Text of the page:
Understand Your Vulnerabilities

The pages linked below provide data and maps to help you understand how climate change will impact your community. This information can help you understand why action is needed, see which neighborhoods and natural resources are most at risk, and make decisions about where to prioritize projects.

What Hazards Are We Facing in North Carolina?

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Indoor Air Quality
Damp conditions are ideal for the growth of indoor fungi and mold, increasing the likelihood of health effects. For example, without proper renovation, previously flooded homes can cause residents to experience headaches, sneezing and runny noses. For some people, exposure to mold leads to respiratory problems like asthma attacks.

Outdoor Air Quality
Extreme heat and wildfires contribute to poor air quality. High temperatures increase electricity needs. Nonrenewable sources of electricity contribute to poor air quality. And smoke from wildfires, which are becoming larger and more frequent, creates health challenges, especially for people with preexisting conditions. This smoke can travel long distances, like when smoke from massive Canadian wildfires reached North Carolina in 2023, causing restrictions on outdoor activities.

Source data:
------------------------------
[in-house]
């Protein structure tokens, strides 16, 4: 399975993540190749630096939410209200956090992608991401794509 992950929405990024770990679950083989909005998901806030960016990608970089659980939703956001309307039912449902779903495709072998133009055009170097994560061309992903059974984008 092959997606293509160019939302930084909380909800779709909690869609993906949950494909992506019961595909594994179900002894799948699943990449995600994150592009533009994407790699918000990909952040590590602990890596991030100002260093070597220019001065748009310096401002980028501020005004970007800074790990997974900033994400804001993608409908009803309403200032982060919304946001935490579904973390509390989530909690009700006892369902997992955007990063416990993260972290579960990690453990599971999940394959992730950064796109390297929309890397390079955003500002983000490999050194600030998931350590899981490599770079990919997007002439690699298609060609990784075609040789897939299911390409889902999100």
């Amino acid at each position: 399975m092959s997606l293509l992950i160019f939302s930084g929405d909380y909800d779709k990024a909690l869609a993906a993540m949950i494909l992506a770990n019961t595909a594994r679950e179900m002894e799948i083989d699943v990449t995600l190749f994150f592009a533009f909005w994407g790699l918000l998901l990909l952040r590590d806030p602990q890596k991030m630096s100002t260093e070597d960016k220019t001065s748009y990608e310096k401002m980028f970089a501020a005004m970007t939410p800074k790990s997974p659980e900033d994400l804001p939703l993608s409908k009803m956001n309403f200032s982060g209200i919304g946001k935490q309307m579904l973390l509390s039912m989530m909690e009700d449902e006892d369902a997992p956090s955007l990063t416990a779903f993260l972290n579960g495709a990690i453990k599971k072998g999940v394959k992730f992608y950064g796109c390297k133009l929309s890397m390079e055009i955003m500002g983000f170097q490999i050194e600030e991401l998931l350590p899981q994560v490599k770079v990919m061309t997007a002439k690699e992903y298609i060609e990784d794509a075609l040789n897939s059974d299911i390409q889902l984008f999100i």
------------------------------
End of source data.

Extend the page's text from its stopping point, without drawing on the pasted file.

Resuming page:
See past, current and forecasted air quality and weather conditions for your hometown

Warm weather is lasting for more of the year. For example, North Carolina’s growing season is now 12 days longer than average. More days of warm weather means residents need more energy to cool their homes with air conditioning or fans. The largest increases in days that require cooling strategies are occurring in the Piedmont and the Coastal Plain regions. Similarly, the number of days that require heating is decreasing across the state. The largest decreases are occurring in the Piedmont and Western Mountain regions.

Residents are likely to see more frequent and intense droughts in the coming decades. Higher temperatures cause increased evaporation, a main cause of drought. Droughts impact agriculture and natural landscapes and increase wildfire risk.

See how drought is projected to impact your hometown